Written by Kim Herrmann – Physician Assistant and Wapiti CEO
For my entire high school career, I was sure I wanted to be a physician. Fast forward a few years, graduation from PA school at the University of South Dakota set me up to work with patients, to “help people” as I had always wanted. Did I ever dream that I would want to move away from patient care and “help” in another way? Not in a million years.
The Desire to “Fix”
I started my career as a PA in general surgery, on-call 24 hours a day unless out of town. Not a big deal in a small town, but we were always on. Surgery allows many wins in that it definitively fixes something … appendectomy, hernia repair, etc. I enjoyed being part of a surgical team that worked together to “fix” whatever it was and being able to work with the patient and family as they improved both in hospital and outpatient for follow-ups. Occasionally, the result was the opposite… a cancer patient or something similar that was not fixable. Working with families through grief and hard times knits an even closer relationship, which was something I cherished.
Most of my clinical career was spent in Emergency Medicine: same small town, same numbers, but enough to challenge me. The same “fix it” part of me was satisfied with suturing lacerations, relieving abdominal pain, or splinting fractures. And a similar grief pattern happened with those that were not fixable, whether it be a trauma or code. The satisfaction of knowing what to do in an emergency, running to the code rather than away, knowing we could help that patient and calming fears was exhilarating. Ten years of night shifts and then several more years of day shifts kept my craving for adrenaline satisfied.
A New Idea
In the midst of my tenure working night shifts, working 1 week on for 118 hours and 2 weeks off, I found myself bored. A co-worker and I decided to start a small company providing care to the underserved population on reservations. This started in 2004. We worked our regular jobs in the ER plus many clinic and ER shifts at these sites. Eventually, more people joined this venture, and the administrative side of me started to form. It was not a conscious choice at that time but rather one of necessity.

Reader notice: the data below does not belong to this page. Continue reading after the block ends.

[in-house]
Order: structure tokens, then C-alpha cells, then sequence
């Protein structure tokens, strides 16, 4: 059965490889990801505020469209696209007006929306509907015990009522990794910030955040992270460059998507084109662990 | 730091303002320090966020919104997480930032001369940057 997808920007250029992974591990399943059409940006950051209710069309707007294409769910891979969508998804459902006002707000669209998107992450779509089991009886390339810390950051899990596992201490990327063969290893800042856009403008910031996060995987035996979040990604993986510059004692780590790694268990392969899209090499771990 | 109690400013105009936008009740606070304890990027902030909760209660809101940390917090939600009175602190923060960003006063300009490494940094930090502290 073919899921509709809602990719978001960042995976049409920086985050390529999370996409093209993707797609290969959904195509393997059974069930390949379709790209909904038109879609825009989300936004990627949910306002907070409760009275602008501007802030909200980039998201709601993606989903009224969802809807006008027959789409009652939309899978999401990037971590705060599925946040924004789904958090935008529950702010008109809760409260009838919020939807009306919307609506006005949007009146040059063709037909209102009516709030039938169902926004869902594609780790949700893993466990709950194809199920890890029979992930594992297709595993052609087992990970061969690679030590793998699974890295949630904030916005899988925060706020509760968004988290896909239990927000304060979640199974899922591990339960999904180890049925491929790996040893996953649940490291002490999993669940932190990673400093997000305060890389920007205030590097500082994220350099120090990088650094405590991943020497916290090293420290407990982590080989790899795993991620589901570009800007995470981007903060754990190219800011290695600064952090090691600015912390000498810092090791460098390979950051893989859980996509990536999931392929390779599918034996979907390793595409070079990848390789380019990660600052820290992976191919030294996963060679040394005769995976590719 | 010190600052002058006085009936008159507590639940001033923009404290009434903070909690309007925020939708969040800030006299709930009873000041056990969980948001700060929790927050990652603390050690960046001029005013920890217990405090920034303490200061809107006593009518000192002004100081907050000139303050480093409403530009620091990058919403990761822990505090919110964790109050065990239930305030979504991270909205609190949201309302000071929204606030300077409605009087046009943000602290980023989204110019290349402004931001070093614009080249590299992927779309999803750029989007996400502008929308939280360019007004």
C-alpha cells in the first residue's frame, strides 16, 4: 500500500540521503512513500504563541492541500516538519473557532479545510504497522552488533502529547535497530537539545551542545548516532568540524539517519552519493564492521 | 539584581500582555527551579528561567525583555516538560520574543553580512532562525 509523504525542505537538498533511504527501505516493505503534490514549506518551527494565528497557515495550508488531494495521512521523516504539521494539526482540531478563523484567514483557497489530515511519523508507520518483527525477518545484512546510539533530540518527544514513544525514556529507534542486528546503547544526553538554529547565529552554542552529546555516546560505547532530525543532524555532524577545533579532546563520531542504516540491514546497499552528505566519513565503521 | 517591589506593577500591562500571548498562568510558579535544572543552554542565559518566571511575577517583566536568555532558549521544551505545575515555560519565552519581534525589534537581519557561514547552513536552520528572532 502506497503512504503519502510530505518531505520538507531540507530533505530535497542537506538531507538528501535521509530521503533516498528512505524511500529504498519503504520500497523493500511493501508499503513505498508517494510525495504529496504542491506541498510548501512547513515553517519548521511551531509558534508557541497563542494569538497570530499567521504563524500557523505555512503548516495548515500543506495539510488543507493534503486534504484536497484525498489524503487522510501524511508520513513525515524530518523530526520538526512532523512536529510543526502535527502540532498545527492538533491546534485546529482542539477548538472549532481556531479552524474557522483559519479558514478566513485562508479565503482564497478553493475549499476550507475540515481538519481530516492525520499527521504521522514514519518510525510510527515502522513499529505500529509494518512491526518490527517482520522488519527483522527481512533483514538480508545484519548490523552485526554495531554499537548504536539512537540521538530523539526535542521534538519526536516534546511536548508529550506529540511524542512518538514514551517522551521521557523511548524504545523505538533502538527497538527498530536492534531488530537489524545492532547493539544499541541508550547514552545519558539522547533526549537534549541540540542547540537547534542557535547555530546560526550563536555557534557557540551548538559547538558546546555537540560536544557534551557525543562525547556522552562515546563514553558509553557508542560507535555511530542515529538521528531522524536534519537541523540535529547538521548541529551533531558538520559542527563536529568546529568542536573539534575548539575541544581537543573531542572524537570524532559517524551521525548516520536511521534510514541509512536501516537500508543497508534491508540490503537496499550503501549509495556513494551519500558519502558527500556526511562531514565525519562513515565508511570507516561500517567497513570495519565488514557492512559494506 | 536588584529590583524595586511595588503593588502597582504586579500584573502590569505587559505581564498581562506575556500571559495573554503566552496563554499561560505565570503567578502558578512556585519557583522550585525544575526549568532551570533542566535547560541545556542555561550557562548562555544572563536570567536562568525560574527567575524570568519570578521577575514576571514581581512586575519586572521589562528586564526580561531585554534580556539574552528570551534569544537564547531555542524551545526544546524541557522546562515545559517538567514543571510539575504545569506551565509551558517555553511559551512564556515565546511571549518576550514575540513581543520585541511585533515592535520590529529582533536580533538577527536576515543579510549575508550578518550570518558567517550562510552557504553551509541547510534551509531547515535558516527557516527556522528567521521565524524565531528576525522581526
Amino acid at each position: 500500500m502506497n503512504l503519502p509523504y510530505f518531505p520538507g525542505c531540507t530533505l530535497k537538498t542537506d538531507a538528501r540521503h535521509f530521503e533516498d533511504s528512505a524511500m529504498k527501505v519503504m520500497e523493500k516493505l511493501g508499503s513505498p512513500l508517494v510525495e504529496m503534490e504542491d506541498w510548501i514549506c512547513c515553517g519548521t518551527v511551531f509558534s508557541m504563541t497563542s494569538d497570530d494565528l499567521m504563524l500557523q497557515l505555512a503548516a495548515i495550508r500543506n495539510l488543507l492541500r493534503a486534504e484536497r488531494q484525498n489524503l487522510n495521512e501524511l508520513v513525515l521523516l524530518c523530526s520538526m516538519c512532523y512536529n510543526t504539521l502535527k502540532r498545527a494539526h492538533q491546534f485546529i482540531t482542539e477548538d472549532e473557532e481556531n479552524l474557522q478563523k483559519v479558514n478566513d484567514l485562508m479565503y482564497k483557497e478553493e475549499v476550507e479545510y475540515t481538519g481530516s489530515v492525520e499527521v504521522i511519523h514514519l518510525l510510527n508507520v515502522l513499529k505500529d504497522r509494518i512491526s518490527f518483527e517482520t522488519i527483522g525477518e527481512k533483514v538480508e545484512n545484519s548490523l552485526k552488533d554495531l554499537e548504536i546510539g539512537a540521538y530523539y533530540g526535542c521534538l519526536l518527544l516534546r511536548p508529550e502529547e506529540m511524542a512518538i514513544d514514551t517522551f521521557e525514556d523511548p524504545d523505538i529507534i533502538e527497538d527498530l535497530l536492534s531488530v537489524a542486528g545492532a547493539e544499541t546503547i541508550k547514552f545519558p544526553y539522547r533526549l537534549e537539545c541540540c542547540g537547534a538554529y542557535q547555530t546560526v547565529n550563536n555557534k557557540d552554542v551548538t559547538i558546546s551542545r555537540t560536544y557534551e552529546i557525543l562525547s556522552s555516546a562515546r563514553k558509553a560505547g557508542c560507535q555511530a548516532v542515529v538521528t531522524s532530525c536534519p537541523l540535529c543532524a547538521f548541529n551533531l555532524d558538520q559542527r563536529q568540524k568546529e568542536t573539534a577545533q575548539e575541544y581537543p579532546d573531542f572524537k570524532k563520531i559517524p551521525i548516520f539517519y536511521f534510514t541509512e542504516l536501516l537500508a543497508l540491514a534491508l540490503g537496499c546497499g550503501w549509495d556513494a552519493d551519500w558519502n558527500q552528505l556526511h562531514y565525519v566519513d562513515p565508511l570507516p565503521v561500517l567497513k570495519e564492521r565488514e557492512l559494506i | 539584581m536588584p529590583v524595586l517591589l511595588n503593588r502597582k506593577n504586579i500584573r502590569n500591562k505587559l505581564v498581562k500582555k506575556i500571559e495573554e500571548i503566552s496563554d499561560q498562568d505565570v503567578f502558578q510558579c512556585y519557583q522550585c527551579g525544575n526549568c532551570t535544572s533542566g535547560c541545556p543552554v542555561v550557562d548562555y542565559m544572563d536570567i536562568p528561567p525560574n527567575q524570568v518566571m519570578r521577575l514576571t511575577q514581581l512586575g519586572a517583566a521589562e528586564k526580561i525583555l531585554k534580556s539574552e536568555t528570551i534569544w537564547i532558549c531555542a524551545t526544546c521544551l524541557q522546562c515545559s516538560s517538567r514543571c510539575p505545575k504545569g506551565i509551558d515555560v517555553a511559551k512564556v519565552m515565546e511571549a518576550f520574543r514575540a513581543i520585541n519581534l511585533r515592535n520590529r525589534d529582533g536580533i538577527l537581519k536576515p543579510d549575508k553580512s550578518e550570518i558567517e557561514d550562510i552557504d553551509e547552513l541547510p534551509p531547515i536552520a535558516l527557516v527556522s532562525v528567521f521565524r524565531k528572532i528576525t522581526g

I really enjoyed the relationships formed with our providers as part of learning more about their lives and helping them find work that fits their particular situation. I still had no thoughts of turning to administration as a way of life, but my son had a way of changing my mindset about this. Being present for kindergarten graduation, concerts, conferences, and all that goes with having a little one pointed out the importance of some “normalcy” as well as the need for flexibility.
Merging with Wapiti
In 2012, my little company became part of Wapiti Medical Staffing, and I began officially spending half of my time with administrative duties. I went from having an impact on 2,000 patients a year to 300,000 patients a year, but in a more indirect way. I liked the busyness of doing both, and it allowed me more time at home. As the needs of Wapiti increased, though, the ER shifts began to decrease. I needed to consider how often I could travel to sites to work and still be able to maintain balance.
An increasing concern for me was how many shifts per week or month it would take to remain proficient at my clinical job. I needed to spend time in the administration to be effective, but I also needed clinical time to remain proficient. In 2015, I gave up my part-time ER job and continued with locums only, and then eventually moved away from most clinical work. It wasn’t really a conscious choice but rather a more gradual evolution to the point I am today.
I am still able to interact with our providers through teaching PALS, BLS, and ACLS. I continue to wonder if I will get back to more clinical work someday and fully believe I will. I find it interesting that medicine scares me more now that I am out of it, and administration scares me less. I guess we get used to doing whatever it is that we do all day. I’ll be honest in that I miss the “fixing.” In administration, there are always things to improve, but it is not quick. It is typically over time, and my impatient self finds this challenging. It is another opportunity to grow myself to see what I can become.
You might ask if I would recommend this to others? It has been extremely rewarding for me, albeit in a different way than what I dreamed of in high school. I truly believe that there is a plan and purpose for all of us, and my prayer is always to fulfill that. Helping our internal employees and all of you to fulfill your purpose is the reason I get to do this every day. As we cross paths, I would love to hear your story. Thanks for letting me share mine.
Put Wapiti to Work for You
If you need top-tier healthcare providers for your facility, reach out to Wapiti Medical Staffing today.